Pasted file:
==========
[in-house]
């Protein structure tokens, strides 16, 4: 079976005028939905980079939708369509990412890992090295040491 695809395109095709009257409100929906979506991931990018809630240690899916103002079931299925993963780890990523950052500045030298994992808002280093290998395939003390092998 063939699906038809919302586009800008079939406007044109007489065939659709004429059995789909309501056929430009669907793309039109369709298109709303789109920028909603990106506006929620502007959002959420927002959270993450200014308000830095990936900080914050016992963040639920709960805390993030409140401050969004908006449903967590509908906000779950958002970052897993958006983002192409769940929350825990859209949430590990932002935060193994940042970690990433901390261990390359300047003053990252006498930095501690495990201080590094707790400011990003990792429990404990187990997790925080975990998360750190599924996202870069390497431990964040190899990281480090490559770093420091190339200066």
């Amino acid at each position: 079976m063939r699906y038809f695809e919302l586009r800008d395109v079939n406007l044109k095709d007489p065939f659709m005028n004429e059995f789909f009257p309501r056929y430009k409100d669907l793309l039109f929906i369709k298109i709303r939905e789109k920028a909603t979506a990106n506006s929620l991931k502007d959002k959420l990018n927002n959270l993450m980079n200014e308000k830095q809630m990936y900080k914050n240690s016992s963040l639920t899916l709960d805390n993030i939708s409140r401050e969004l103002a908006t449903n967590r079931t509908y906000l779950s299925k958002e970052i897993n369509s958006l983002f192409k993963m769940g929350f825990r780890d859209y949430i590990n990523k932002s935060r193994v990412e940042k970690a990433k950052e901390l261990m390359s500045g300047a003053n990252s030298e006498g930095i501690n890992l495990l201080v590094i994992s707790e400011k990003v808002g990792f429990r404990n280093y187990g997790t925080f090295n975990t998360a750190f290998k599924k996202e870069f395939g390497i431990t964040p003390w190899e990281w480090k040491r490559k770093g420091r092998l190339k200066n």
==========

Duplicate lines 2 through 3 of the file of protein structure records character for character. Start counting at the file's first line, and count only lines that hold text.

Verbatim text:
């Protein structure tokens, strides 16, 4: 079976005028939905980079939708369509990412890992090295040491 695809395109095709009257409100929906979506991931990018809630240690899916103002079931299925993963780890990523950052500045030298994992808002280093290998395939003390092998 063939699906038809919302586009800008079939406007044109007489065939659709004429059995789909309501056929430009669907793309039109369709298109709303789109920028909603990106506006929620502007959002959420927002959270993450200014308000830095990936900080914050016992963040639920709960805390993030409140401050969004908006449903967590509908906000779950958002970052897993958006983002192409769940929350825990859209949430590990932002935060193994940042970690990433901390261990390359300047003053990252006498930095501690495990201080590094707790400011990003990792429990404990187990997790925080975990998360750190599924996202870069390497431990964040190899990281480090490559770093420091190339200066």
């Amino acid at each position: 079976m063939r699906y038809f695809e919302l586009r800008d395109v079939n406007l044109k095709d007489p065939f659709m005028n004429e059995f789909f009257p309501r056929y430009k409100d669907l793309l039109f929906i369709k298109i709303r939905e789109k920028a909603t979506a990106n506006s929620l991931k502007d959002k959420l990018n927002n959270l993450m980079n200014e308000k830095q809630m990936y900080k914050n240690s016992s963040l639920t899916l709960d805390n993030i939708s409140r401050e969004l103002a908006t449903n967590r079931t509908y906000l779950s299925k958002e970052i897993n369509s958006l983002f192409k993963m769940g929350f825990r780890d859209y949430i590990n990523k932002s935060r193994v990412e940042k970690a990433k950052e901390l261990m390359s500045g300047a003053n990252s030298e006498g930095i501690n890992l495990l201080v590094i994992s707790e400011k990003v808002g990792f429990r404990n280093y187990g997790t925080f090295n975990t998360a750190f290998k599924k996202e870069f395939g390497i431990t964040p003390w190899e990281w480090k040491r490559k770093g420091r092998l190339k200066n």